Three weeks ago, a conversation happened during #Tweetdiner, the weekly chat that I started with Stan Smith. The conversation focused on what we could do to help Japan. Three weeks later, we have a website, a Facebook page, and a registered Twitter hashtag at #care4Japan, and tomorrow begins a week-long Twitter chat that will hopefully raise awareness and drive donations to the American Red Cross.
Some people say, in response to these efforts, that Japan doesn’t really need our help. They’re a wealthy country. They can self-sustain.
The problem is that there are still people trying to control the nuclear reactors at Fukushima.
There are still children stranded at school waiting for their friends and relatives to come get them.
There are still people who have absolutely nothing.
Are these people your problem?
Maybe not. They’re not here in front of you. They’re far away, in places you may not even know how to pronounce.
Here’s the thing though. The world has taken on that “not my problem” attitude before. Saddam Hussein was committing genocide against his own people? Not our problem.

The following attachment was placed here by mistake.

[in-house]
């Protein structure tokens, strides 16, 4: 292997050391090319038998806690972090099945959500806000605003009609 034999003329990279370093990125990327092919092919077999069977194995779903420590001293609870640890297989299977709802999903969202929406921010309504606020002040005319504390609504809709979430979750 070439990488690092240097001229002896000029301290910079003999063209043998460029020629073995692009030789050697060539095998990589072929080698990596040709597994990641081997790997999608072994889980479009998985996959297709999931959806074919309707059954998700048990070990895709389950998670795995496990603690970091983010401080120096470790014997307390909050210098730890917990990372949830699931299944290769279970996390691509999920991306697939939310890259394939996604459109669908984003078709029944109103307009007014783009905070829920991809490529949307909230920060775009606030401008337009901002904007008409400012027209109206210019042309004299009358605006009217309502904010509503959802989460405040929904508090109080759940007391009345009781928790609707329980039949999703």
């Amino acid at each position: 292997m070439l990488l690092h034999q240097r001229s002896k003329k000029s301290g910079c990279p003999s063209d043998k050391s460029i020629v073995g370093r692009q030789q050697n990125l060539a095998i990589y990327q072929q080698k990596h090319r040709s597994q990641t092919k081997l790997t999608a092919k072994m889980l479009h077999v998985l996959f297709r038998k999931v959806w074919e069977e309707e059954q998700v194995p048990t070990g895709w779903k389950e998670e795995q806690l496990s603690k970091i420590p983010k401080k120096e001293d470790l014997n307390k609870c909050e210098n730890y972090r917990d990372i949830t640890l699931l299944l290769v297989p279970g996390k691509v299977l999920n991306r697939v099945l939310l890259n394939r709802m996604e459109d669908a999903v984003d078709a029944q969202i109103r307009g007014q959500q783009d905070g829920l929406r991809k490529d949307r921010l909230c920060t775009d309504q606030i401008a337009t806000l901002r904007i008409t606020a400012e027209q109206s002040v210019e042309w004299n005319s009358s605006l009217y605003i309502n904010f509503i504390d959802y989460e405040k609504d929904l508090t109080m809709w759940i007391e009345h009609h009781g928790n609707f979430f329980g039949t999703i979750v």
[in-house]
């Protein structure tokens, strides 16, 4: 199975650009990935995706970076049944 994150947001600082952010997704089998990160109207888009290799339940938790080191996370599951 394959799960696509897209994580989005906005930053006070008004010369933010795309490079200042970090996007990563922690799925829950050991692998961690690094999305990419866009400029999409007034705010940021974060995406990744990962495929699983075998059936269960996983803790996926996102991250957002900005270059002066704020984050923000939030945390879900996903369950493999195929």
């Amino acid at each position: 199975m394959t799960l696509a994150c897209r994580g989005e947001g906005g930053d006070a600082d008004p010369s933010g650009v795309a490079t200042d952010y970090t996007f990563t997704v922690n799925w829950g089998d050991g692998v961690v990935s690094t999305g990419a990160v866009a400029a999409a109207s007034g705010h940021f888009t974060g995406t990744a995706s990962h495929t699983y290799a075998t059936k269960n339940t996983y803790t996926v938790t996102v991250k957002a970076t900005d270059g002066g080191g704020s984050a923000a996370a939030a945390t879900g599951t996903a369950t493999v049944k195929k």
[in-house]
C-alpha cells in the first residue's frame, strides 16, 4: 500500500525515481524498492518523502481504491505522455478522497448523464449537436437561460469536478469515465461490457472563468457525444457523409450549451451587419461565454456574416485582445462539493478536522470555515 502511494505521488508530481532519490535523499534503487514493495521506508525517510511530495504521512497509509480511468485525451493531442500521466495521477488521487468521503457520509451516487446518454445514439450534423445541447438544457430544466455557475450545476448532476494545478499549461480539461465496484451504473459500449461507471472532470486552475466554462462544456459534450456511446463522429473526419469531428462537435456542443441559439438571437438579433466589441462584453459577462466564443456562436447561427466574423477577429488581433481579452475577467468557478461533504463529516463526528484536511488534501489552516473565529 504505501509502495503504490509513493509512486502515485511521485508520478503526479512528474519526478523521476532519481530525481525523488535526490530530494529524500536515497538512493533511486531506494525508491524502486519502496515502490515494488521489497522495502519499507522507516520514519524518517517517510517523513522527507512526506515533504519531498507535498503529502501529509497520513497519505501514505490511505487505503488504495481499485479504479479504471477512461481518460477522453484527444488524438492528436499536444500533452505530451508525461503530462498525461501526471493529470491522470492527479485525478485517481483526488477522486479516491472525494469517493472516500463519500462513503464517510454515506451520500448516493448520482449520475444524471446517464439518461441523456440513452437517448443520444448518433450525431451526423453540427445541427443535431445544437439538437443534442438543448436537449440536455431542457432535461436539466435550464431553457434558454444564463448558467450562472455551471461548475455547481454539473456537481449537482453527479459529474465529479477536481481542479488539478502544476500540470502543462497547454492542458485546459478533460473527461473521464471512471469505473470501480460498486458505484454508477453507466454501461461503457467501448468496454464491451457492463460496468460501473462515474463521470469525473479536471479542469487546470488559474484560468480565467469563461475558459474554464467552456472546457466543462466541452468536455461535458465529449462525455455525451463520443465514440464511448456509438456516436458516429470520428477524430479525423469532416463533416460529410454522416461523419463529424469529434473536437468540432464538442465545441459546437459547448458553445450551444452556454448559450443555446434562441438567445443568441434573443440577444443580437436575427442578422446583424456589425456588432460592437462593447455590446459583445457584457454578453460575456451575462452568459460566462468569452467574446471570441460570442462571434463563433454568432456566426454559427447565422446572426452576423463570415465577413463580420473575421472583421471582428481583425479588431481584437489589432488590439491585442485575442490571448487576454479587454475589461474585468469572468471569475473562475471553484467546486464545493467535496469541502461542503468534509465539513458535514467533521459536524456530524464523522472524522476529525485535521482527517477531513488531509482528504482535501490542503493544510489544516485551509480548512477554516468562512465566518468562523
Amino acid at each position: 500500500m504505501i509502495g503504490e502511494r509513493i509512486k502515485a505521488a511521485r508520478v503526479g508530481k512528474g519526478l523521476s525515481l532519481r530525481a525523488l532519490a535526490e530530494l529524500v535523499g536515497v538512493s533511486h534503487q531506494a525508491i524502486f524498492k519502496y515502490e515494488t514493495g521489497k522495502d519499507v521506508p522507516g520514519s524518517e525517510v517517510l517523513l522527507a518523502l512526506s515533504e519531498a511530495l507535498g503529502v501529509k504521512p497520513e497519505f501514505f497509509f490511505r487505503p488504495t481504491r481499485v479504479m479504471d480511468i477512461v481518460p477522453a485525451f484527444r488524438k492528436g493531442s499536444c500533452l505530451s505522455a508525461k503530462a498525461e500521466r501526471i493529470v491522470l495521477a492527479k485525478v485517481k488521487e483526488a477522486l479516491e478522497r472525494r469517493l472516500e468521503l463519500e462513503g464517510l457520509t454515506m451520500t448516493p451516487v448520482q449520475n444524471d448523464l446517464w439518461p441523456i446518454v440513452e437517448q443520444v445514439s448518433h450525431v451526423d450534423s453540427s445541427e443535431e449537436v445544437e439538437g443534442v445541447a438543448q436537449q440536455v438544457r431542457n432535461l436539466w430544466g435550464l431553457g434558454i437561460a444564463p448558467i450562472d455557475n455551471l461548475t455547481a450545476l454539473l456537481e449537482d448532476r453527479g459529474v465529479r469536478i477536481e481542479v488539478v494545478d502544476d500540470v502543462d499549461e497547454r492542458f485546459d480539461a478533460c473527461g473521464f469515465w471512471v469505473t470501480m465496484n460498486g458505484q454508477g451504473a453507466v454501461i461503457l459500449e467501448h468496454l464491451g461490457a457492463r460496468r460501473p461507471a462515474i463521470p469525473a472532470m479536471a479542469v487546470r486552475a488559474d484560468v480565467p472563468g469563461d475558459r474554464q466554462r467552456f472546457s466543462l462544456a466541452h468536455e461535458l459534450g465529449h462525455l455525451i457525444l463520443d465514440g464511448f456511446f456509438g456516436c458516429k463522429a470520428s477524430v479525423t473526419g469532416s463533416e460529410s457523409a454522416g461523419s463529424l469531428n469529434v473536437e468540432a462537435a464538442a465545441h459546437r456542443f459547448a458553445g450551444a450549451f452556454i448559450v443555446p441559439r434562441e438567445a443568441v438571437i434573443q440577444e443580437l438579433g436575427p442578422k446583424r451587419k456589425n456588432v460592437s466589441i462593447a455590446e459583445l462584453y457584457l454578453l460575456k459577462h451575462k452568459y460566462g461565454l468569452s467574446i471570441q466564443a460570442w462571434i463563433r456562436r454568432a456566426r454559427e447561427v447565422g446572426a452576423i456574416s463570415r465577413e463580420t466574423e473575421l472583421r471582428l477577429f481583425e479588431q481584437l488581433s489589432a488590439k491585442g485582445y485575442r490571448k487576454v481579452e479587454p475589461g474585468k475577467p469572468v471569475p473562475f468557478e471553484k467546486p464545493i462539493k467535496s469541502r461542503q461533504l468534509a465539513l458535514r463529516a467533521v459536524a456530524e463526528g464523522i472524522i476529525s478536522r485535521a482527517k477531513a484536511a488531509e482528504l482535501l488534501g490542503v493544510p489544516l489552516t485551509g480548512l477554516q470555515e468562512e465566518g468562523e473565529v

Adolph Hitler was trying to wipe out the Jewish population of an entire continent? Well, that didn’t *really* matter to us.
And the killing in places like Kosovo and Bosnia? Well, NATO was there. What do we need to do? We have our own lives to lead, right?
Why bother helping Japan? If the stories we are hearing from there are not enough, consider what has happened when we have procrastinated in opening our hands and hearts.
The Social Media community has an opportunity to stand firmly and say, “There are people in need, and we’re going to do something about that.”
This is not the end of a project. This is just the beginning. When we help Japan, we can show ourselves and the world that we can help anyone. And that’s something I think we can all agree would be something to bother over.